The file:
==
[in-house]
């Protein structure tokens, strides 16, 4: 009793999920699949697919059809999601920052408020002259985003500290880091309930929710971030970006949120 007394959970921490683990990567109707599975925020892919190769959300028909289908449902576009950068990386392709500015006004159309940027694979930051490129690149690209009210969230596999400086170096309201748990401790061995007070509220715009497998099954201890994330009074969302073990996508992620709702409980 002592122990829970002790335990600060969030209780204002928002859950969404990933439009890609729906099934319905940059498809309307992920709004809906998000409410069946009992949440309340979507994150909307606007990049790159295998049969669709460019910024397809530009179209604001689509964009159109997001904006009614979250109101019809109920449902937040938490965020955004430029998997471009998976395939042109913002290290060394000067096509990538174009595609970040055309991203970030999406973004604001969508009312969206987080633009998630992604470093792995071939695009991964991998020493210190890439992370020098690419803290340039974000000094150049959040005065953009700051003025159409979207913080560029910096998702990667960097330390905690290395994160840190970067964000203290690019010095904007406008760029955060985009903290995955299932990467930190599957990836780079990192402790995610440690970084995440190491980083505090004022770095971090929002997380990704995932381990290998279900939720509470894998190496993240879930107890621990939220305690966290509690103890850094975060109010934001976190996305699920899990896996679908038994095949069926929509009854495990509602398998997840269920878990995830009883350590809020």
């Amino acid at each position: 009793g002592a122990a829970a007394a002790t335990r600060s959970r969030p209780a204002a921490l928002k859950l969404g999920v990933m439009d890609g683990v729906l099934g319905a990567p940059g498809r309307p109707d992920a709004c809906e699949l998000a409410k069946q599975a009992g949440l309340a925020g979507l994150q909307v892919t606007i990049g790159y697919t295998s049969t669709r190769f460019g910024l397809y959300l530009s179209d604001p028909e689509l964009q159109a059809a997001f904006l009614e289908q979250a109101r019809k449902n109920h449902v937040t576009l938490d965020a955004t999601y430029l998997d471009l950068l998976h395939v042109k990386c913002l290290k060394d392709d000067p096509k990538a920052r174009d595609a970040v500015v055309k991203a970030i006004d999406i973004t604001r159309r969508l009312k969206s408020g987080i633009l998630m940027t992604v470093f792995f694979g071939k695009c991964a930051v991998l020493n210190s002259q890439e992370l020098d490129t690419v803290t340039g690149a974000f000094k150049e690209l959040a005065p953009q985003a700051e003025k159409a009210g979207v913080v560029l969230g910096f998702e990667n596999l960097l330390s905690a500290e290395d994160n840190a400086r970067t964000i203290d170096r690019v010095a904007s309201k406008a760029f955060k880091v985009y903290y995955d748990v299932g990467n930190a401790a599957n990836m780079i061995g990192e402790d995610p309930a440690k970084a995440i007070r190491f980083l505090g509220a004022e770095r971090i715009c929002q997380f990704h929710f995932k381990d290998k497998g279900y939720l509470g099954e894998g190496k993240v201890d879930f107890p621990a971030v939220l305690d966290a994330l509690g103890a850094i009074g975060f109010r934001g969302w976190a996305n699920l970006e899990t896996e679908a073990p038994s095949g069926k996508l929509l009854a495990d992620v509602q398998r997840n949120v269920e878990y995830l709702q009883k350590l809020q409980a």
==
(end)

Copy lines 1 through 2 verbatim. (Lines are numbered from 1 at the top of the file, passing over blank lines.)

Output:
[in-house]
């Protein structure tokens, strides 16, 4: 009793999920699949697919059809999601920052408020002259985003500290880091309930929710971030970006949120 007394959970921490683990990567109707599975925020892919190769959300028909289908449902576009950068990386392709500015006004159309940027694979930051490129690149690209009210969230596999400086170096309201748990401790061995007070509220715009497998099954201890994330009074969302073990996508992620709702409980 002592122990829970002790335990600060969030209780204002928002859950969404990933439009890609729906099934319905940059498809309307992920709004809906998000409410069946009992949440309340979507994150909307606007990049790159295998049969669709460019910024397809530009179209604001689509964009159109997001904006009614979250109101019809109920449902937040938490965020955004430029998997471009998976395939042109913002290290060394000067096509990538174009595609970040055309991203970030999406973004604001969508009312969206987080633009998630992604470093792995071939695009991964991998020493210190890439992370020098690419803290340039974000000094150049959040005065953009700051003025159409979207913080560029910096998702990667960097330390905690290395994160840190970067964000203290690019010095904007406008760029955060985009903290995955299932990467930190599957990836780079990192402790995610440690970084995440190491980083505090004022770095971090929002997380990704995932381990290998279900939720509470894998190496993240879930107890621990939220305690966290509690103890850094975060109010934001976190996305699920899990896996679908038994095949069926929509009854495990509602398998997840269920878990995830009883350590809020």